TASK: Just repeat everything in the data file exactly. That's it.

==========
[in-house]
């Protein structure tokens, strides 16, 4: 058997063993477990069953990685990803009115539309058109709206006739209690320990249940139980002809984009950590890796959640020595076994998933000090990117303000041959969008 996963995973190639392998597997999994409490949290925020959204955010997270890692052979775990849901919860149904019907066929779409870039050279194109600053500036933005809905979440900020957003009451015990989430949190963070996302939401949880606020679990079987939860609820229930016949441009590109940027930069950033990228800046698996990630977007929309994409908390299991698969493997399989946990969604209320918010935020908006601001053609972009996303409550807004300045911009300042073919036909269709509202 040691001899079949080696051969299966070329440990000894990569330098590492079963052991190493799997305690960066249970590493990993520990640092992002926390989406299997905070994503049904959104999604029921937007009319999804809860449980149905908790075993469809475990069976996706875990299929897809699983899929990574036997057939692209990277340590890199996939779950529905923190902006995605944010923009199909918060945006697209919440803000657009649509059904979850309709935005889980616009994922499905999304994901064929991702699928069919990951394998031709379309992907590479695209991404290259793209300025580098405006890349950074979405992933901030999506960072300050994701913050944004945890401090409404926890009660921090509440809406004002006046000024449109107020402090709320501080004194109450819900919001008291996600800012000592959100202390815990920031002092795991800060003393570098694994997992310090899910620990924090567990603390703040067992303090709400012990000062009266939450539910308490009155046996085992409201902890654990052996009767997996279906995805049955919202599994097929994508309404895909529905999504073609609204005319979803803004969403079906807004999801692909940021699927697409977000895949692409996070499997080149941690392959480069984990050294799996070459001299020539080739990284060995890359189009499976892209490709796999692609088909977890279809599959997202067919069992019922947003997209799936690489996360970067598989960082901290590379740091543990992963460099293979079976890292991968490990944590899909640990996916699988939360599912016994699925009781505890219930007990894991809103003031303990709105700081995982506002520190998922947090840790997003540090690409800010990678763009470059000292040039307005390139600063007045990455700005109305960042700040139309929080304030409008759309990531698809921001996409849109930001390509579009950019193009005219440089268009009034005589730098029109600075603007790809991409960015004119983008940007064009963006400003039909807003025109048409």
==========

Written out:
[in-house]
């Protein structure tokens, strides 16, 4: 058997063993477990069953990685990803009115539309058109709206006739209690320990249940139980002809984009950590890796959640020595076994998933000090990117303000041959969008 996963995973190639392998597997999994409490949290925020959204955010997270890692052979775990849901919860149904019907066929779409870039050279194109600053500036933005809905979440900020957003009451015990989430949190963070996302939401949880606020679990079987939860609820229930016949441009590109940027930069950033990228800046698996990630977007929309994409908390299991698969493997399989946990969604209320918010935020908006601001053609972009996303409550807004300045911009300042073919036909269709509202 040691001899079949080696051969299966070329440990000894990569330098590492079963052991190493799997305690960066249970590493990993520990640092992002926390989406299997905070994503049904959104999604029921937007009319999804809860449980149905908790075993469809475990069976996706875990299929897809699983899929990574036997057939692209990277340590890199996939779950529905923190902006995605944010923009199909918060945006697209919440803000657009649509059904979850309709935005889980616009994922499905999304994901064929991702699928069919990951394998031709379309992907590479695209991404290259793209300025580098405006890349950074979405992933901030999506960072300050994701913050944004945890401090409404926890009660921090509440809406004002006046000024449109107020402090709320501080004194109450819900919001008291996600800012000592959100202390815990920031002092795991800060003393570098694994997992310090899910620990924090567990603390703040067992303090709400012990000062009266939450539910308490009155046996085992409201902890654990052996009767997996279906995805049955919202599994097929994508309404895909529905999504073609609204005319979803803004969403079906807004999801692909940021699927697409977000895949692409996070499997080149941690392959480069984990050294799996070459001299020539080739990284060995890359189009499976892209490709796999692609088909977890279809599959997202067919069992019922947003997209799936690489996360970067598989960082901290590379740091543990992963460099293979079976890292991968490990944590899909640990996916699988939360599912016994699925009781505890219930007990894991809103003031303990709105700081995982506002520190998922947090840790997003540090690409800010990678763009470059000292040039307005390139600063007045990455700005109305960042700040139309929080304030409008759309990531698809921001996409849109930001390509579009950019193009005219440089268009009034005589730098029109600075603007790809991409960015004119983008940007064009963006400003039909807003025109048409």